Army Thar exercise nears end
NEW DELHI: India's ongoing 'Sudarshan Shakti' combat exercise, which is testing swift mobilization and multiple blitzkrieg thrusts across the border, has reached its culmination phase with around 300 tanks, 250 artillery guns and 50,000 soldiers amassed in the Thar desert. "Spread over an area 175-km by 150-km, the exercise is all about validating our concepts and doctrines with the ongoing transformation and technological upgradation in all arenas," said an officer. With its Sukhoi-30MKIs, Jaguars, spy drones and attack helicopters, IAF is also out in full force for the Mahagujraj exercise being held in conjunction with Sudarshan Shakti.
Sr defence officials had vested interests: Adarsh whistleblower
Saurav Ray, the former defence estate officer who blew the lid off the Adarsh Cooperative Housing Society scam on Monday claimed that senior defence officials had vested interests in the society and diluted his recommendations for getting the land back to the army. Ray made these remarks before the Adarsh Inquiry Commission on Monday.  "There were other senior defence estate officers in Southern Command and directorate general of defence estates who were members of the Adarsh CHS and had vested interest in taking up the proposal and diluting my objections and observations," Ray said before the Commission.  In June 2003, after the land was handed over to Adarsh CHS, Ray had written to Pradeep Vyas, the erstwhile Collector, seeking the transfer of the land in favour of the Indian Navy and had also requested the collector not to transfer the land to any private housing society.  In November 2003, Ray wrote to the director of audit, Defence Services claiming that the Adarsh CHS was "dubious".  "I said so because Adarsh CHS was using the name and façade of the welfare of ex-servicemen and Kargil martyrs, whereas many of its member were civilians who had no connection with the army, or the Kargil operation," Ray said.  "They were misusing the sentiments of Kargil martyrs for their own benefit," he added.  Ray specially flew down from Phnom Penh for the deposition.
India-China defence ties on fast track
After a hiatus of nearly two years, bilateral India-China defence relations are heading towards normal with the defence secretaries of the two countries scheduled to interact under the aegis of the annual dialogue on December 8-9. The last meeting on the annual defence dialogue took place on January 6, 2010, after which exchanges were suspended in July as Beijing refused to give the visa to then northern army commander on grounds of his serving in Jammu and Kashmir.  While the agenda of the umbrella dialogue between defence secretary Shashi Kant Sharma and Chinese People’s Liberation Army (PLA) deputy chief of general staff general Ma Xiaotian is being worked out, the direction of the bilateral defence cooperation will be set by national security advisor Shiv Shanker Menon during his visit to Beijing on November 28-29. It is understood that bilateral defence exercises are on the anvil with defence exchanges in respective institutes and the possibility of games between the troops facing each other across the 3,057-km line of actual control (LAC).  Menon will meet his counterpart and state councillor of China Dai Bingguo and give final touches to the new border dispute redressal mechanism, which will be handled by the foreign ministries of the two countries at joint secretary level. This mechanism will be at a higher plane than the flag meetings between sector commanders along the LAC. “What needs to be worked out is the frequency in which the two sides will be in touch and gravity of incidents on the disputed border, which will automatically activate the joint-secretary level mechanism,” said a senior official.  These two developments flow out of the positive Chinese action on the stapled visas front. Beijing has stopped issuing stapled visas to J&K residents after New Delhi took up the issue and there is hardly any movement of Arunachal Pradesh residents to China. The other is the meeting Prime Minister Manmohan Singh had with Chinese Premier Wen Jiabao on the sidelines of the East Asia Summit on November 18, 2011. While New Delhi stood its ground as far as oil and gas exploration off the coast of Vietnam was concerned, it also recognised the peace dividend of the tranquil border between the two countries.  While China has vastly improved its military logistics through road and railway infrastructure in the restive Tibet Autonomous Region and Xinjiang province, the PLA has placed special emphasis on missile coverage of India through new complexes along the LAC.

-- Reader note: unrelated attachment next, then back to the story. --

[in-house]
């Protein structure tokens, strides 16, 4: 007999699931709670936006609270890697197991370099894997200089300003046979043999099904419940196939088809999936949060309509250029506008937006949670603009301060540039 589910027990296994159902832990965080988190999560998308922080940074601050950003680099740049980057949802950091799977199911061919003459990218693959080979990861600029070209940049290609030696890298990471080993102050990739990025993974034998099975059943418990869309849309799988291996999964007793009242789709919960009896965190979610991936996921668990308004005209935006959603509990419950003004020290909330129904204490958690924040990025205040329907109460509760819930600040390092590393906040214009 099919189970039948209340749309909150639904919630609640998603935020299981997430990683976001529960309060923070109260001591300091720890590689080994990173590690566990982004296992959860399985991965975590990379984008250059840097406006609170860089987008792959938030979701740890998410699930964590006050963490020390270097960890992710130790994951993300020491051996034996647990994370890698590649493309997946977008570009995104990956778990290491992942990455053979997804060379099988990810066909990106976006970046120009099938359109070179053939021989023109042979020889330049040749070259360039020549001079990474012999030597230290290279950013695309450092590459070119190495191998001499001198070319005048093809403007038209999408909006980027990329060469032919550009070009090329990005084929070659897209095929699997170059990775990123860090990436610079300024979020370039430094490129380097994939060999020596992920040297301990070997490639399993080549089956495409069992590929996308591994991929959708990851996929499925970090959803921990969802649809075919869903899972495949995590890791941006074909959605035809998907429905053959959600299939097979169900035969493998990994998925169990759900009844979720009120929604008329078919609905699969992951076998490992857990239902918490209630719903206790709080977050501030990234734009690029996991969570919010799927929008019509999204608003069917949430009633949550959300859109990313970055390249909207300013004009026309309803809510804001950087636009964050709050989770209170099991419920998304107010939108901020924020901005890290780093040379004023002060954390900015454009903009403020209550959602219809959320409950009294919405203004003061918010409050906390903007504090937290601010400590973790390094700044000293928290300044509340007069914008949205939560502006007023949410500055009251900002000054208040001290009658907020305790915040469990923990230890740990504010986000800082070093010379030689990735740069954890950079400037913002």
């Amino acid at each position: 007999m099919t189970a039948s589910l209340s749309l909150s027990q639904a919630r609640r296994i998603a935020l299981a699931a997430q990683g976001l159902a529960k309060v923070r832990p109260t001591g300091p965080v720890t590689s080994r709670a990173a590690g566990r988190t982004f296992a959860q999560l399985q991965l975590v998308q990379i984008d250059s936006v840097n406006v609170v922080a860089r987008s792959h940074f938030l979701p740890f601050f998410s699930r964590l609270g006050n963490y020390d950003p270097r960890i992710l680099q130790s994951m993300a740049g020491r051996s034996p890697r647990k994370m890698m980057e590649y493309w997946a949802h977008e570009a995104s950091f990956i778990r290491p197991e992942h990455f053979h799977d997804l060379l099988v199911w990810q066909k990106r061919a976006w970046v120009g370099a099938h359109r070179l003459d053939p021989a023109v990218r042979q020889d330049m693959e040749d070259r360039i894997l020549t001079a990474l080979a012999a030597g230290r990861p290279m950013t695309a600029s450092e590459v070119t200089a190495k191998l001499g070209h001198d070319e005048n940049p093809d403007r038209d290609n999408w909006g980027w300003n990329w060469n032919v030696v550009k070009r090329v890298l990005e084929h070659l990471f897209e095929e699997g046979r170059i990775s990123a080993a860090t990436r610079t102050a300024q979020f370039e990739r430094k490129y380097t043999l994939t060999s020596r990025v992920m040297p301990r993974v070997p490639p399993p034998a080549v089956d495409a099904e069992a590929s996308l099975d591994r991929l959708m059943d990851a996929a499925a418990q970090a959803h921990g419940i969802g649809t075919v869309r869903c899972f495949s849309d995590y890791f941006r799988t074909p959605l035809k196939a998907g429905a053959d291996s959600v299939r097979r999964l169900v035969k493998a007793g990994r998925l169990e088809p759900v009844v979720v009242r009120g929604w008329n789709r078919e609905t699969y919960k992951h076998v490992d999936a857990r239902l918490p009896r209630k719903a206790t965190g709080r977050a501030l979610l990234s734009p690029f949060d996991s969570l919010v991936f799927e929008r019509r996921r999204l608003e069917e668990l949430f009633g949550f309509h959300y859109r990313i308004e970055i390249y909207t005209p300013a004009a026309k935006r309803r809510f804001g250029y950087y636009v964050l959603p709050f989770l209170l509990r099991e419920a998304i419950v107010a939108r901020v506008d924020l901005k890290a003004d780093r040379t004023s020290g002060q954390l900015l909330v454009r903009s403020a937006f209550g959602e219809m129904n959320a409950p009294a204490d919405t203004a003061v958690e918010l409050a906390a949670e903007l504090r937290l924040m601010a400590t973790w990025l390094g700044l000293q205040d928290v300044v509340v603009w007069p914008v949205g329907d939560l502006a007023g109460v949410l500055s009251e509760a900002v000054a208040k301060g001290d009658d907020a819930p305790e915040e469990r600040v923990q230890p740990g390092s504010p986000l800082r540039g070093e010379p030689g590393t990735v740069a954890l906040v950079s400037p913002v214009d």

India to buy more ARVs for T-72 MBT fleet
By Rahul Bedi 11/21/2011  The Indian Army has ordered 204 additional WZT-3 armoured recovery vehicles (ARVs) from state-owned Bharat Earth Movers Limited (BEML) for an estimated USD285.6 million under a direct transfer of technology from Bumar of Poland.  Official sources said the order, placed in late October in support of the army's T-72 main battle tanks (MBTs), is to be completed by 2014 and that no global tender was issued as it was a "repeat order" involving a public sector defence company.